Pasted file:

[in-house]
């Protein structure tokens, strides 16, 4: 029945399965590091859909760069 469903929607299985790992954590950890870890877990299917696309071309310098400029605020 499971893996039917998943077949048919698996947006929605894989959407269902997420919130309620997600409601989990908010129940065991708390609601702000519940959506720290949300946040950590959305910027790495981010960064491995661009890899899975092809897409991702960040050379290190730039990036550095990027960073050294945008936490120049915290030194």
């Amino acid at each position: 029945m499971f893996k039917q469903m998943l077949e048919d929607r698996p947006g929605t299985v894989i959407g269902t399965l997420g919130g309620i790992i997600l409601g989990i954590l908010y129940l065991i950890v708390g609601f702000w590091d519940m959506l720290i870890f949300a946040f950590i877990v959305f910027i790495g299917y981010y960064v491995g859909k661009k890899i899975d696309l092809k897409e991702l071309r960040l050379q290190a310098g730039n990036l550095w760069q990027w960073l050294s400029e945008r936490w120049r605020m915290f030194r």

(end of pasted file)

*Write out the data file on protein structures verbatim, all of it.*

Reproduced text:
[in-house]
């Protein structure tokens, strides 16, 4: 029945399965590091859909760069 469903929607299985790992954590950890870890877990299917696309071309310098400029605020 499971893996039917998943077949048919698996947006929605894989959407269902997420919130309620997600409601989990908010129940065991708390609601702000519940959506720290949300946040950590959305910027790495981010960064491995661009890899899975092809897409991702960040050379290190730039990036550095990027960073050294945008936490120049915290030194």
């Amino acid at each position: 029945m499971f893996k039917q469903m998943l077949e048919d929607r698996p947006g929605t299985v894989i959407g269902t399965l997420g919130g309620i790992i997600l409601g989990i954590l908010y129940l065991i950890v708390g609601f702000w590091d519940m959506l720290i870890f949300a946040f950590i877990v959305f910027i790495g299917y981010y960064v491995g859909k661009k890899i899975d696309l092809k897409e991702l071309r960040l050379q290190a310098g730039n990036l550095w760069q990027w960073l050294s400029e945008r936490w120049r605020m915290f030194r």